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Advocates release strategy to address youth homelessness in Las Vegas

Posted at 8:34 PM, Nov 02, 2018
and last updated 2018-11-03 15:24:10-04

On any given night in Clark County, an estimated 2,096 young adults are considered homeless.

What experts say is even more concerning is that 93 percent of them are sleeping on the streets, in their cars or even in abandoned buildings.

RELATED: Clark County has 3rd highest population of homeless youths, groups trying to help

These same experts came together Friday at the Venetian to move forward with a plan to reduce those numbers.

"Even though we may never be able to stop a youth from experiencing homelessness, what we can do is ensure they never have to turn to the streets, not even for one night," said Arash Ghafoori, executive director of the Nevada Partnership for Homeless Youth. 

That is the goal of a five-point plan being discussed at the Southern Nevada Youth Homelessness Summit.

"I want that to be for every other student who is experiencing what I've experienced," said Kennedy Adams, a formerly homeless teen. 

Adams now has a job at the Venetian but when he was younger he had to couch surf.

His mother had medical problems and the family lost their apartment because of that. 

Adams is now helping with the plan to help other students because he knows firsthand what they may be going through.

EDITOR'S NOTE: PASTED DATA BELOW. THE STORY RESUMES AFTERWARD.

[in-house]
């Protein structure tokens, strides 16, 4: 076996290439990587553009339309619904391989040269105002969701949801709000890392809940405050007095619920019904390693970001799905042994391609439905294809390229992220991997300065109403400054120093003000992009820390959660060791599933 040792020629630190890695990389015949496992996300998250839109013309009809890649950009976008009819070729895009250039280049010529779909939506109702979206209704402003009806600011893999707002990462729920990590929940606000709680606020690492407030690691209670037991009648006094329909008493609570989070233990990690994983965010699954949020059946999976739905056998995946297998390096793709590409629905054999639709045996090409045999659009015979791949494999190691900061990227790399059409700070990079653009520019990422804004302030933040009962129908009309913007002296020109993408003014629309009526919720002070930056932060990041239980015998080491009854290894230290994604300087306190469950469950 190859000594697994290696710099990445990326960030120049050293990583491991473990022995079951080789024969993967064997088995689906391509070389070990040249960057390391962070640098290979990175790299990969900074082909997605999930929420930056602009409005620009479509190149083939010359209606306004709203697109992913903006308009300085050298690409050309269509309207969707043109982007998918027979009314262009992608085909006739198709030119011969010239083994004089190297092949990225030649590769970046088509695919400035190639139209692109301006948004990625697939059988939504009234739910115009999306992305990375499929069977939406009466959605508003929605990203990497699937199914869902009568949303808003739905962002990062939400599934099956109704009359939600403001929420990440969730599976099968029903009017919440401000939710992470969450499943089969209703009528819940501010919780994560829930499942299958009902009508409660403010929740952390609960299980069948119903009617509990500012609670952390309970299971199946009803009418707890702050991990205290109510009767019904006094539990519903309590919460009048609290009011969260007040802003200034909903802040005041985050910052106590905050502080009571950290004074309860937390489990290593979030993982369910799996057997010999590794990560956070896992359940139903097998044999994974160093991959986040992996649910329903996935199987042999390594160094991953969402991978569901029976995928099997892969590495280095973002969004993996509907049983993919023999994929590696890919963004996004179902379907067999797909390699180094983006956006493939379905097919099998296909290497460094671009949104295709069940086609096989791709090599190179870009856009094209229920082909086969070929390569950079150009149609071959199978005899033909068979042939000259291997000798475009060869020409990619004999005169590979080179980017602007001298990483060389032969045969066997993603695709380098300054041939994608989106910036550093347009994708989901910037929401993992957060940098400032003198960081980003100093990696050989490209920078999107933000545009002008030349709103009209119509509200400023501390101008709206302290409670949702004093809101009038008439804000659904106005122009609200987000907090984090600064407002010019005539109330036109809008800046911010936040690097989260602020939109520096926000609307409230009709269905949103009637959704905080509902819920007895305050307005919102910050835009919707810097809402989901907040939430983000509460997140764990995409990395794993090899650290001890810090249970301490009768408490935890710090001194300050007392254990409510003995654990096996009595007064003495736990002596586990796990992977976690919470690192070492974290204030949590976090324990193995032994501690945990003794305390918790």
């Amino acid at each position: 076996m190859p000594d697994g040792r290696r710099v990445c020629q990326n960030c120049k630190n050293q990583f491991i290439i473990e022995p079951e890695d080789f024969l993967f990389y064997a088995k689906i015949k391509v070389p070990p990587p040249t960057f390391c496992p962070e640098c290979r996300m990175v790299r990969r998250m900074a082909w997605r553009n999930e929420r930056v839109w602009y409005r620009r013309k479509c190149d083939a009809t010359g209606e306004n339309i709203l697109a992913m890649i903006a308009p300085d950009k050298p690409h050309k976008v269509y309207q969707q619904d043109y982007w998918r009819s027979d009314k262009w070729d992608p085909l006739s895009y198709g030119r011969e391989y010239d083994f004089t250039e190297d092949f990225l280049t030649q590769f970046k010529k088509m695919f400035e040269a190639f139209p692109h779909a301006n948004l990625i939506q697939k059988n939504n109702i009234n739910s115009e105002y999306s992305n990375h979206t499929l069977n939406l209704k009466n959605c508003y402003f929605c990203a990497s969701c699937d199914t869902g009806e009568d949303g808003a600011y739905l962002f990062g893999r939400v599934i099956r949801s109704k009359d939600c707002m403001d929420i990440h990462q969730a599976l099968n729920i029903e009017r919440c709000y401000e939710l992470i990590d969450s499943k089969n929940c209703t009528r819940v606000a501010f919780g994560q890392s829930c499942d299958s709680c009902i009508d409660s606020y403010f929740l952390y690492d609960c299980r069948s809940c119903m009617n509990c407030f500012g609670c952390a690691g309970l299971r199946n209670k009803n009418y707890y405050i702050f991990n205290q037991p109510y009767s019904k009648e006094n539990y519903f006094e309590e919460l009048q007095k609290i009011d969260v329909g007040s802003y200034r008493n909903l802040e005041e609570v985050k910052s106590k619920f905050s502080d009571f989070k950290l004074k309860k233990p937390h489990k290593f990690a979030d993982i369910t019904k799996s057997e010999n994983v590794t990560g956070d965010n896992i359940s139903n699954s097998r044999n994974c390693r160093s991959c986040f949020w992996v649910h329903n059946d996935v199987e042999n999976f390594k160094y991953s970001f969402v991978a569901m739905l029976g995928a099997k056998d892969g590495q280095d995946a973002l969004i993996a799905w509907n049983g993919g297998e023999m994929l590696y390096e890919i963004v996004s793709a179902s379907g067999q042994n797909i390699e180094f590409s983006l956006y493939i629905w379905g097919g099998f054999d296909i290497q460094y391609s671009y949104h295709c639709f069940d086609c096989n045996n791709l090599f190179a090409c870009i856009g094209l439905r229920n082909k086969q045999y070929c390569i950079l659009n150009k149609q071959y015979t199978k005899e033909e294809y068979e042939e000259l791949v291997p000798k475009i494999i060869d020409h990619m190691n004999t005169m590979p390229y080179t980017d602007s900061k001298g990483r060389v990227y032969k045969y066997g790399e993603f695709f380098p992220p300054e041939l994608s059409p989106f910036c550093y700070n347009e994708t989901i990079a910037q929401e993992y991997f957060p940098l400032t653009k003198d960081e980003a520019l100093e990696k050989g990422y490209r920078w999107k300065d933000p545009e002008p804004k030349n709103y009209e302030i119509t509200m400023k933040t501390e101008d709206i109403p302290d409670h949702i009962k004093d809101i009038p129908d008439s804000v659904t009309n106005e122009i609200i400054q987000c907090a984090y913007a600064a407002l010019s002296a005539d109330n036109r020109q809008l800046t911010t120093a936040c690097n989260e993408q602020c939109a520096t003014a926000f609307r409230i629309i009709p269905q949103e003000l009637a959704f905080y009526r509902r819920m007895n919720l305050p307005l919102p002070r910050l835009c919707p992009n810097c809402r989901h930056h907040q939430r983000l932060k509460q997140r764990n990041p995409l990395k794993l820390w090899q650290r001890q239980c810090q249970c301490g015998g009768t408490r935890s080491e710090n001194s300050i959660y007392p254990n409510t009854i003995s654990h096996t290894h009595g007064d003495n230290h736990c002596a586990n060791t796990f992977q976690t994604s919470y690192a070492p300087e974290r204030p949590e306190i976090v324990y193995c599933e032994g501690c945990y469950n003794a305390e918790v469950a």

"You are fighting with yourself to understand what is going on," Adams said.

For the past year, the Nevada Partnership for Homeless Youth has led the group in building a five-pronged plan.

"A roadmap that we can all use to get together," said Ghafoori. 

One of the key issues: The need for youth housing.

Statistics show just 150 beds are available countywide for homeless youth.

The group is hoping to form more partnerships with companies to address this issue and raise money.

"Hopefully this summit and the work to come will create additional awareness and other companies will join us in jumping on board," said Ron Reese, with Las Vegas Sands.

The group also prioritizes their efforts with the upcoming legislative session.

They want to work with charities, the juvenile justice system and foster care system to make sure no child falls through the cracks.

"We realize that no one sector or not one system can solve this problem," said Ghafoori.  

The plan had several milestones to help track the effectiveness of their strategies including reducing the number of young adults considered homeless, increasing the number of beds available for those who are homeless and reducing the number of young adults who return to the streets.

Those wishing to help can reach out to NPHY on their website.